The Leadership Cancer: How to Recognize and Eradicate It from Australian Businesses


By Frank Cuiuli

In my time consulting to some of Australia’s largest and most successful brands, I’ve had the pleasure of meeting some really great people, including some incredible leaders. Equally, though, I’ve seen companies suffering from serious, deep dysfunctions, where the workplace environment literally makes people sick. Many of these enterprises are experiencing what I see as a “leadership cancer,” a business situation in which poor leadership infects operations, negatively influencing factors normally used to monitor Organisational health, such as efficiency, turnover and innovation. Left unchecked, this problem knocks stability away from the businesses, creating a domino effect that puts families, communities and the larger economy at risk.


Recognising Leadership Cancer in Your Organisation

Leadership cancer has several clearly identifiable symptoms. If you watch out for them, you can address the leadership problem and get your organisation back to wellness.

  • The turnover rate for senior management is through the roof.

When companies don’t perform well or as expected, many of them simply choose to blame or shoot the management. They value traditional key performance indicators (KPIs) based on productivity above all else, failing to take into account that the lack of performance could trace back to something other than management’s ability to execute (e.g., poor customer service, lack of product innovation, etc.). Top executives in these companies usually react by churning their management teams, replacing workers over and over again. Eventually, the businesses might get their numbers up, but based on my personal observations, the boost is rarely because the new guys are doing anything different. It’s due instead to an accumulation of the effort the teams prior have invested and which has now matured to a point of success.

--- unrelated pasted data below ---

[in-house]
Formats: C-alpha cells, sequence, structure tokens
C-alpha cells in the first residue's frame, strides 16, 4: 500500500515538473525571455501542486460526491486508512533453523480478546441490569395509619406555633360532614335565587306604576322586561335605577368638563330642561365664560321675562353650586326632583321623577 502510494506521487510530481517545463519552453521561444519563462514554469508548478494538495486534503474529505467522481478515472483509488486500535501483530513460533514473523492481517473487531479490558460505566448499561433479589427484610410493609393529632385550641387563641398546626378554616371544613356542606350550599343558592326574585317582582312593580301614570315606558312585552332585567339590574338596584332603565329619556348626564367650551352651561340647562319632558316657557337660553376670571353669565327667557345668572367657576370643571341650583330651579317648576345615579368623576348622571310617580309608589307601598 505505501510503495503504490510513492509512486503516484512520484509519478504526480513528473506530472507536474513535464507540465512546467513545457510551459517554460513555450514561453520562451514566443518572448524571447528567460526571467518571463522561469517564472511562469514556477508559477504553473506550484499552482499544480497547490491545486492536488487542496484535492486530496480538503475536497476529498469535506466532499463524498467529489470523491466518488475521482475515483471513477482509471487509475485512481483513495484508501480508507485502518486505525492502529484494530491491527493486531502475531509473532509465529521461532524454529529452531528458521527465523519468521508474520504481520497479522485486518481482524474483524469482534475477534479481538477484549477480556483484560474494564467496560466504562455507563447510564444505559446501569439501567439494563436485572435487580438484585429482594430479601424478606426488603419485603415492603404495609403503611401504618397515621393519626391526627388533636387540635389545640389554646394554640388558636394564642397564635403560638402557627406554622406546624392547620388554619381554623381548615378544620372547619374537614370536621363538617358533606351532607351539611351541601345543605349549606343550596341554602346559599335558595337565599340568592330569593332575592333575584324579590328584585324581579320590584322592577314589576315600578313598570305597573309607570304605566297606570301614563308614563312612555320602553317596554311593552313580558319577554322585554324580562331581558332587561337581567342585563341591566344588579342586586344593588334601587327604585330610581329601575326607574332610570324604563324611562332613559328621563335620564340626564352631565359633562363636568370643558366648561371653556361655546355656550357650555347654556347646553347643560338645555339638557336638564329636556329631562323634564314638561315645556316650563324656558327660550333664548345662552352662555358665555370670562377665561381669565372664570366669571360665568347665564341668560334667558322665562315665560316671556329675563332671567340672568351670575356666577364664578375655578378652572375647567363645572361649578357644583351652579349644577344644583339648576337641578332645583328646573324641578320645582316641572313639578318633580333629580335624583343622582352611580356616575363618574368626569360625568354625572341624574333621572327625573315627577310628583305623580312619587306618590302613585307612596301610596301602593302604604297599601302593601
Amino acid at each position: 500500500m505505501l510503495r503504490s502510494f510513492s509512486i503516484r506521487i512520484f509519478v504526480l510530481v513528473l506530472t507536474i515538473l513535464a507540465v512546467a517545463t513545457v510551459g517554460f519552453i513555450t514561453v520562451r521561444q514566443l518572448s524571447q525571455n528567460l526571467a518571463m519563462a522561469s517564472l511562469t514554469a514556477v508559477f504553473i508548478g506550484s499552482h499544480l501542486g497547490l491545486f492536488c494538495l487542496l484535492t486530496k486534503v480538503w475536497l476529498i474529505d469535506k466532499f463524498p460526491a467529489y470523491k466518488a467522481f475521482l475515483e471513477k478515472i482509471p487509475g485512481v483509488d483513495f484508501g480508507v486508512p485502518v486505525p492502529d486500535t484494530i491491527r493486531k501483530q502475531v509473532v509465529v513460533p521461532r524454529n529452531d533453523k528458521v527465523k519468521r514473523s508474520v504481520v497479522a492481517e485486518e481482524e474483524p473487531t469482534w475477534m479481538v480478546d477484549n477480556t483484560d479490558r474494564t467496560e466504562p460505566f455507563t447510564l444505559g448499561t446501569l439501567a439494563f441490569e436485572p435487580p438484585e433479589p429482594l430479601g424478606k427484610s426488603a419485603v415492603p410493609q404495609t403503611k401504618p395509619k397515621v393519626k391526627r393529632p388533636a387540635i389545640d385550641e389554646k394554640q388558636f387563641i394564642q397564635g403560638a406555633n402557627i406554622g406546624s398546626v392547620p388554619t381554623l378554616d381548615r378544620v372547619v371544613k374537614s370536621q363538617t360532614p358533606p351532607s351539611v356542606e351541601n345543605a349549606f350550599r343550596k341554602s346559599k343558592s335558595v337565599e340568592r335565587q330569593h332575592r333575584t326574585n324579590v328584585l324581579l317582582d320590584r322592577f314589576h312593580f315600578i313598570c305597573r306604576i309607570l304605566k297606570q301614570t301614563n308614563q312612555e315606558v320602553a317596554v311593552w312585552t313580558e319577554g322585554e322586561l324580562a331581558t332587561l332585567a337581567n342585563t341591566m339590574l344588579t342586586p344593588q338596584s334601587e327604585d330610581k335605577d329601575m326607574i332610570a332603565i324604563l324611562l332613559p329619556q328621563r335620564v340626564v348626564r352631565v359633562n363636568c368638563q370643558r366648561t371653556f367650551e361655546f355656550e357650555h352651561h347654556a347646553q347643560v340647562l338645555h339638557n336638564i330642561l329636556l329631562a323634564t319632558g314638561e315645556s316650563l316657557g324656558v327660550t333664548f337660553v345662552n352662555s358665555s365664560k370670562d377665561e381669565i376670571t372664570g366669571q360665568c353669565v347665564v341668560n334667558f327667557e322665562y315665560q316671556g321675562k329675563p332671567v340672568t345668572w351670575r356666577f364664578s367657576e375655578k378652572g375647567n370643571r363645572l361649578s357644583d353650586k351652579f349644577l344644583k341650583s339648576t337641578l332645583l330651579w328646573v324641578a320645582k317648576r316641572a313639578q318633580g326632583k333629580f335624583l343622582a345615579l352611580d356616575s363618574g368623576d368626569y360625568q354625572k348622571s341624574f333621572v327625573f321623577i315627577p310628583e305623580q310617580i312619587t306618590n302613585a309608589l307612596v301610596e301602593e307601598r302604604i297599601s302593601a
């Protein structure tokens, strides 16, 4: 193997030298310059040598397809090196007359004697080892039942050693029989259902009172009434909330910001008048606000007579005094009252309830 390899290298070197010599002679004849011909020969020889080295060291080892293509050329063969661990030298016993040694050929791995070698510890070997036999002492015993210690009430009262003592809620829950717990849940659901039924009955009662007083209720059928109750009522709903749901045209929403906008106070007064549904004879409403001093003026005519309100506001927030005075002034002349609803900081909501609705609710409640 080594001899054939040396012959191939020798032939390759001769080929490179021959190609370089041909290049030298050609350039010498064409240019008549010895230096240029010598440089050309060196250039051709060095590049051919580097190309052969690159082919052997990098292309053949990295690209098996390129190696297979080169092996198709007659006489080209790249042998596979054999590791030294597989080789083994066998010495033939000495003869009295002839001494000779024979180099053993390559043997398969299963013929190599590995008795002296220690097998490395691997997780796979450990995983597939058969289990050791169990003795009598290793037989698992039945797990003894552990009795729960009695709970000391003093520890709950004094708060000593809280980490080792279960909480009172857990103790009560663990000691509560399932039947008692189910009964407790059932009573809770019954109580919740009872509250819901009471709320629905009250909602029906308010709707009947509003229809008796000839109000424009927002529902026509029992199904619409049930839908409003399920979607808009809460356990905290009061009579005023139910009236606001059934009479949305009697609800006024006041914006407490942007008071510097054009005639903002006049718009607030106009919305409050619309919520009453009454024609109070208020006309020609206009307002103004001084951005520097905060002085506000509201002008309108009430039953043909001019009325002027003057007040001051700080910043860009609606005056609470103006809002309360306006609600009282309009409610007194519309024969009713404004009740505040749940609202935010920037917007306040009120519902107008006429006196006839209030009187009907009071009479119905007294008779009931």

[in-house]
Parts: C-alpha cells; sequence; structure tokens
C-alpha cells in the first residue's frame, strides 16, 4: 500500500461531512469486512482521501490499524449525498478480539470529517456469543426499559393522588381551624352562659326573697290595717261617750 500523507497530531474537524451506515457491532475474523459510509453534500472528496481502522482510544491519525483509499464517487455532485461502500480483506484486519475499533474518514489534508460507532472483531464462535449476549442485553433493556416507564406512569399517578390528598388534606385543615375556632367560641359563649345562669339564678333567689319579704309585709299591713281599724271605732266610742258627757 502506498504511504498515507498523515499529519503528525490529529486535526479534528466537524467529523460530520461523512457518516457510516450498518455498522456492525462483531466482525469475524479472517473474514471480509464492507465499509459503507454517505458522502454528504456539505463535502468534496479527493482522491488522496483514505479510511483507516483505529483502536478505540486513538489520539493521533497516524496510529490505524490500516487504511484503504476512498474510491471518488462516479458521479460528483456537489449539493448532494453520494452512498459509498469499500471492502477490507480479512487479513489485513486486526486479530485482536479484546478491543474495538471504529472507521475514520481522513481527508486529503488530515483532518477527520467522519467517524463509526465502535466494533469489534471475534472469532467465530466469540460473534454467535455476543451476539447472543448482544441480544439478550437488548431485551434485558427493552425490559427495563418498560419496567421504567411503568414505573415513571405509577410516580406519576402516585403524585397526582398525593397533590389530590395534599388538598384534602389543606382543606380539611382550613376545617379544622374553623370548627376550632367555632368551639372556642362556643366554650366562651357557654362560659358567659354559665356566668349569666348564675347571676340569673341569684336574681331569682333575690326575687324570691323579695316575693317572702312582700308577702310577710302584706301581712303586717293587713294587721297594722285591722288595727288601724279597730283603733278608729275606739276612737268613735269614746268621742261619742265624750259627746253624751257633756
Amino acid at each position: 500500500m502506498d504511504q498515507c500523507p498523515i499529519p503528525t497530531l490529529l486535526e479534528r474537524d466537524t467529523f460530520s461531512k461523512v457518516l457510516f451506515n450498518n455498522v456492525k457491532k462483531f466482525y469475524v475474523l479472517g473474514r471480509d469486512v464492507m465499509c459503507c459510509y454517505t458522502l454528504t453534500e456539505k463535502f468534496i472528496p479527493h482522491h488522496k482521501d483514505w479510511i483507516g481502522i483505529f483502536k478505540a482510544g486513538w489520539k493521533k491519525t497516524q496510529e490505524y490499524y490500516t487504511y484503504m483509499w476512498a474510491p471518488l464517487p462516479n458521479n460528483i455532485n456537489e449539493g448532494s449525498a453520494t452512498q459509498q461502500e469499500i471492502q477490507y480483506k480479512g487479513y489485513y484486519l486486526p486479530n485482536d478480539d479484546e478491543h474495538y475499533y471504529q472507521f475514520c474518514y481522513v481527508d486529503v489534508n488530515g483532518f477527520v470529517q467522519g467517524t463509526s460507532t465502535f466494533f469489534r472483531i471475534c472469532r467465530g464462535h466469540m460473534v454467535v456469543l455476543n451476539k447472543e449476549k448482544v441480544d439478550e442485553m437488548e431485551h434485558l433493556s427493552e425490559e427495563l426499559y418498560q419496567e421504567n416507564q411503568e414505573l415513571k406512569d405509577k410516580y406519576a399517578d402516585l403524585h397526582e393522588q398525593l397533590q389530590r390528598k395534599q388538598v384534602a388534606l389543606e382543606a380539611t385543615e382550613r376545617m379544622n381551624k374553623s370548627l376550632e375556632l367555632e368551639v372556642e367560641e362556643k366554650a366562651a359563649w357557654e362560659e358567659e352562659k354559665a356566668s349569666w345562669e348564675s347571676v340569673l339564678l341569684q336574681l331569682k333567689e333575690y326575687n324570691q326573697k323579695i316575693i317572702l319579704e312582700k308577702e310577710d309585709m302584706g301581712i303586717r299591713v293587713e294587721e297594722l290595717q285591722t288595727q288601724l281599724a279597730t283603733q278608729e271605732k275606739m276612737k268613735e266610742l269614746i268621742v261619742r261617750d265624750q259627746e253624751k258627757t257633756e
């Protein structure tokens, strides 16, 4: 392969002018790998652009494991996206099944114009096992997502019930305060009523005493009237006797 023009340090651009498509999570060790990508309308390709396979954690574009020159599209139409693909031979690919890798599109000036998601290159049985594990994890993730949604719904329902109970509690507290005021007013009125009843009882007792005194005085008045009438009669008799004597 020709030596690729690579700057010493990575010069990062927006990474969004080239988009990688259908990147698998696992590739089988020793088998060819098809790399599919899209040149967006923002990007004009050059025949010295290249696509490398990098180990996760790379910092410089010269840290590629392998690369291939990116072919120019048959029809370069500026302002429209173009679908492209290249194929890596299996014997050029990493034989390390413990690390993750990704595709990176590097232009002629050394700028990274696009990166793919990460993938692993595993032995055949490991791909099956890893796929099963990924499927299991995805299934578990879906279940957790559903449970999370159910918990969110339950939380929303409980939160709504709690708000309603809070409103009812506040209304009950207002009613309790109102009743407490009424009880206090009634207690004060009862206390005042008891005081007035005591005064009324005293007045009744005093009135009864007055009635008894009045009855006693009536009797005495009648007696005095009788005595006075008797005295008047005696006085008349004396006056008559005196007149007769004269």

• Managing upward is an overly-common theme.

Managing upward, simply put, is developing a good relationship with your superiors, working to really understand them and make their job easier in whatever ways you can. There has been a great deal written about this topic in relation to how to succeed particularly in large enterprises. However, most managers do this purely as a means of protecting their personal reputation which in turn disrupts fostering a culture of safety, inclusion, transparency and deep inquiry. It inhibits to take a diligent approach to understanding and addressing underlying issues, aligning actions with core values and principles rather than only the revenue and profit scorecard.

Clearly, managing upward can be beneficial to corporations, which is why so many Australian companies actively encourage it. Even so, in companies with leadership cancer, the focus on managing upward becomes too acute. Employees spend so much time and energy on what they say to or do for executives and the board that they no longer concentrate on executing what matters (customer and employee experience).

  • An “It’s about ME, not WE” attitude erupts.

Leaders in Organisations with leadership cancer typically have very large personalities or egos, which need constant feeding ground. People are tools to serve their success, and the followers the leaders attract are “mini me” followers rather than individuals who will challenge and question based on a set of core values and ethics. Instead of putting the resulting “I’m great and your not” attitude in check, the companies let it fester, allowing power bases and politics to drive promotion and growth. They celebrate the hero behavior, paying excessive packages to the so-called dealmakers while treating the rest of the Organisation as servants.


The Heavy Cost of Leadership Cancer—Why We No Longer Can Ignore It